On three occasions I have read a book and thought, if everyone read this book, the world of work would be a different place. The first was Sheryl Sandberg’s, Lean In, now five years in print. The second was The Wife Drought, by Annabel Crabb. And the third came just recently in the form of Live, Lead, Learn, by Gail Kelly.
Yes, as a professional my late 20s, women and corporate life are my bias. But I do believe that the lessons and ideas presented in each of these books are relevant to everyone.
Kelly, the former CEO of St George and Westpac banks, and the first female CEO of a major Australian bank, is known for keeping a low profile. The vanilla title of her book may suggest that her penchant for privacy persisted in her approach to the book. This is not so. Kelly opens the curtains on a fascinating life and story, and provides a rare window into the highest ranks of corporate life in Australia. In doing so, she shares her advice on what makes a good leader. With a career like Kelly’s behind her, she is more qualified than most to give advice, and more deserving than most of our attention.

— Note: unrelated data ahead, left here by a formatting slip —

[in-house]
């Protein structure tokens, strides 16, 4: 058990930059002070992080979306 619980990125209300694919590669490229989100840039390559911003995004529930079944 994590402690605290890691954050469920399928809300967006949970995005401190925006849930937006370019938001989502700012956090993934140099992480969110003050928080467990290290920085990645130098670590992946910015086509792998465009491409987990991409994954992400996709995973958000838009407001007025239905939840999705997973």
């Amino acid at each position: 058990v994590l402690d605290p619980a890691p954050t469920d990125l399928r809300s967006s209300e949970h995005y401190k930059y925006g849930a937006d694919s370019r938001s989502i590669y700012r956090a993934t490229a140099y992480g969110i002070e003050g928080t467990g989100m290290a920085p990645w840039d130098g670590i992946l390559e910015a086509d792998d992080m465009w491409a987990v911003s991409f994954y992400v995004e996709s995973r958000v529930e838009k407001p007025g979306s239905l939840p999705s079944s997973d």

Kelly opens the book by saying it is neither a memoir, nor a self-help book. This is where my disapproval begins and ends. In my view, it is every bit a self-development book, strung together with personal stories and anecdotes that anchor the advice in Kelly’s life story. The best type of memoir. So what did I learn?
If I could summarise Kelly’s approach in one word it would be this: people. This makes sense when you read Kelly’s story.